By the way – “cardio” includes ANY circuit work – even with really light weights.

*bigger sigh*

Muscles Only Come in One Size – HUGE (and that’s gross)

This is the most humorous myth for me, personally. I’ve had potential clients tell me that their husband refused to let them (don’t even get me started on that one) sign up for my program because he doesn’t want her to look “manly” like me. Considering I’m a woman and I have more muscle than he does – and he’s a man who has none, I’m not sure what he’s saying by calling ME manly – but I digress. The point is, it takes YEARS AND YEARS of incredibly specific and challenging training AND eating to look like me. I wish it was as easy as eating whatever I want without tracking specific macronutrients and lifting 10lb dumbbells, but it certainly is not.

When we use resistance training (weight training) as a means to lose weight, here’s what it does: straining the muscle under weight repeatedly, causes the muscle fiber to tear, thus producing a need for your body to recruit protein to repair the damaged tissue. THIS is what muscle is. It is constantly damaged and rebuilt muscle fiber. This process requires energy which we get from calories. So, if we are only eating 1200 calories per day it doesn’t matter how much weight training you do, you’ll never build that muscle. However, if you eat more calories and you weight train, the body will scoop those calories up and use it to repair the muscle fiber. This means those calories will not be stored as fat because they were used. This muscle might not even be visible yet, but you’ll know it’s there because you can no longer function on so few calories .Suddenly you’re starving, consistently. The more muscle mass we build, the more calories we need to eat to fuel that muscle.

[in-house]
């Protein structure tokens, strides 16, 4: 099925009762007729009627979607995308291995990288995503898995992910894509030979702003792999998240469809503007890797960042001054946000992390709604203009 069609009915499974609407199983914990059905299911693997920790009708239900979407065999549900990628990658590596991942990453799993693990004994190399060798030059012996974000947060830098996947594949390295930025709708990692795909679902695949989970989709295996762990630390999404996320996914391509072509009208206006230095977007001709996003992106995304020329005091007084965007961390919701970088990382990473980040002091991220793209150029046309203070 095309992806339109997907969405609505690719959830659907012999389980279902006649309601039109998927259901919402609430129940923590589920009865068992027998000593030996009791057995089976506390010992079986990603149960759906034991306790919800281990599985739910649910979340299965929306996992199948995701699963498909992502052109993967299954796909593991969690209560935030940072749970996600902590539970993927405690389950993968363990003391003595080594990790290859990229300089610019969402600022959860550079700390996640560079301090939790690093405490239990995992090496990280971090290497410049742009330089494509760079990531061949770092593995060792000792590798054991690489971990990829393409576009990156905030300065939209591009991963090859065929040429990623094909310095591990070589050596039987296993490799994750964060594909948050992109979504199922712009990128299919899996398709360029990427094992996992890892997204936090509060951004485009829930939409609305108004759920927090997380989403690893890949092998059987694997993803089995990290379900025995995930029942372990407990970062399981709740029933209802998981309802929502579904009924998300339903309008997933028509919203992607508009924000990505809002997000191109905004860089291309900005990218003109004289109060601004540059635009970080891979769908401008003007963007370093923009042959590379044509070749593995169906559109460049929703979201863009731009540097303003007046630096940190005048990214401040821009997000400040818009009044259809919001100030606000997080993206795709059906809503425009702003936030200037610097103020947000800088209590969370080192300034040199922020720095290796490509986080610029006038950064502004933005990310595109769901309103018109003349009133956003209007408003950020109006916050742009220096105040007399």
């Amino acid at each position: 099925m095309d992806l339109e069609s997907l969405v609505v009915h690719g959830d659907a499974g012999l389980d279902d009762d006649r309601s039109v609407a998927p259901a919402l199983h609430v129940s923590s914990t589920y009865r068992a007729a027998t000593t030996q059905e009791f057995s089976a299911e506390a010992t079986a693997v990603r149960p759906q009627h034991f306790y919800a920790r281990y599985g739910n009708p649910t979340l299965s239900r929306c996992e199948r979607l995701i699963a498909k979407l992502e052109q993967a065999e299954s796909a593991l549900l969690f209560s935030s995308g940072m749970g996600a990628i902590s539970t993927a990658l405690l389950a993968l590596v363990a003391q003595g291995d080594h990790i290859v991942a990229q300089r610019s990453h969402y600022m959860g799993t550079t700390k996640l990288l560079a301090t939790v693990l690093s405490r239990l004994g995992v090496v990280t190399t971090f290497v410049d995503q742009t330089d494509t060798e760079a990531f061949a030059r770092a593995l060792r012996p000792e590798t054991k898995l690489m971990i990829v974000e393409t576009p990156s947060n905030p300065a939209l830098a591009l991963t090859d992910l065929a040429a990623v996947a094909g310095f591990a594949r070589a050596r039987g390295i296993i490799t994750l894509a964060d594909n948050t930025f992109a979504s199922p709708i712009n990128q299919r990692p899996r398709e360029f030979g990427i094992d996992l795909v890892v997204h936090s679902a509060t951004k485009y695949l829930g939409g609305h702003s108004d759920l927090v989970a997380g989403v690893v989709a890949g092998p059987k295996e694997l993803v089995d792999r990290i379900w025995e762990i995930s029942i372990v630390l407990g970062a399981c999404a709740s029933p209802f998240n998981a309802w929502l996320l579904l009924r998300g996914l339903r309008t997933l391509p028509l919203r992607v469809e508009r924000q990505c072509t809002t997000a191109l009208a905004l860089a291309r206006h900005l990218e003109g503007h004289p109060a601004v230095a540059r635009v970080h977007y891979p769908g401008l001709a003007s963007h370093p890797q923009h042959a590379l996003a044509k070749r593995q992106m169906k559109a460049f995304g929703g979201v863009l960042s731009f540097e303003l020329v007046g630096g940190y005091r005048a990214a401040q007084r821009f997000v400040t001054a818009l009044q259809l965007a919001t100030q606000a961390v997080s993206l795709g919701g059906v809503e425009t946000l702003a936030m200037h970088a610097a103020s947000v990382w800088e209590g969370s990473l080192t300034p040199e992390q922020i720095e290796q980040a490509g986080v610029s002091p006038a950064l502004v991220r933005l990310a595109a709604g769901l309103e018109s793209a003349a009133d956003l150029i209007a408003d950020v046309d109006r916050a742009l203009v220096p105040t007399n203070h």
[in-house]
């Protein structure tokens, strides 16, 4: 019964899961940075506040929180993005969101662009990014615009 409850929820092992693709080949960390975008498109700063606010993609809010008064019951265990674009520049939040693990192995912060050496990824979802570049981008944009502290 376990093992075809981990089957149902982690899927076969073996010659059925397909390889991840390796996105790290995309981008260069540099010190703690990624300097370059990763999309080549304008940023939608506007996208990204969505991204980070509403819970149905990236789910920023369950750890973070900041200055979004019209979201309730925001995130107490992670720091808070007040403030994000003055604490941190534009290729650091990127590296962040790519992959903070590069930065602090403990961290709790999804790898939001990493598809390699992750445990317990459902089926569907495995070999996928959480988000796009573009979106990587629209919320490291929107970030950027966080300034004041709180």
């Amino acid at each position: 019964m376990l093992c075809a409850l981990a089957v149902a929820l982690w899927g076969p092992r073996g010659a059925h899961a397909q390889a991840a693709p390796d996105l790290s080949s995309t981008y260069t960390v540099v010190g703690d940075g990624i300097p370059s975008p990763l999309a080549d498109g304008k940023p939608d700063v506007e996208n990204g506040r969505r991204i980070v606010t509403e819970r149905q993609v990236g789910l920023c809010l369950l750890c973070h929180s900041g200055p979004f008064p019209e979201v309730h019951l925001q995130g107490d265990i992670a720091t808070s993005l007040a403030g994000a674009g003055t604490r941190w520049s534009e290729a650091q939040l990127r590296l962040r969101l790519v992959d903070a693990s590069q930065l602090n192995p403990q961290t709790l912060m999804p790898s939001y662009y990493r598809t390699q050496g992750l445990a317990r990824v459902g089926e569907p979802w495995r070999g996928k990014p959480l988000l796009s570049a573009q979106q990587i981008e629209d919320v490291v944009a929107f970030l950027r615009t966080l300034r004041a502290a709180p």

Remember how when you stopped doing cardio but ate the same number of calories, you gained the weight back? That’s because the activity of cardio is what was requiring the fuel. If you stop weight training for 2 weeks, you still have that muscle mass because you built it – and as long as you still have it, it will still require that fuel in order to maintain it. It’s like a sponge. If you suddenly drop your calories again however, you will lose that muscle! Here’s the real irony: you only need to weight train for 40-60 minutes per day, 3 days per week in order to produce this change in your body. Wouldn’t you rather do that than spend 6 hours per week on a treadmill, only to be a slave to it your entire life?

Here’s my favourite example to show clients. The photo on the left is me at 175lbs. At this stage of my life I ate around 1200 – 1400 calories per day and did about 5 hours of cardio per week. The photo on the right is me also at 175lbs, eating 2300-2600 calories per day, weight training 4 days per week and doing ZERO cardio. While I respect that you might not want to look like me, or even find it remotely attractive, the point is, both women are the same weight and the one with more body fat works more and eats less than the muscular one. Food for thought.

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I don’t know about you, but I’m a big fan or working smarter, not harder. Once upon a time, I was a newbie in the free-weight area of the gym as well, and I remember how scary it seemed. Having now been there for 7 years, I can promise you that it’s not nearly as scary as you think it is. There are always plenty of newbies in the gym feeling just as fearful and out of place as you do, so you’ll be in good company. Take a small step toward sanity and away from cardio hell – you won’t regret it!

You can find out more about Sophie’s services by visiting her website at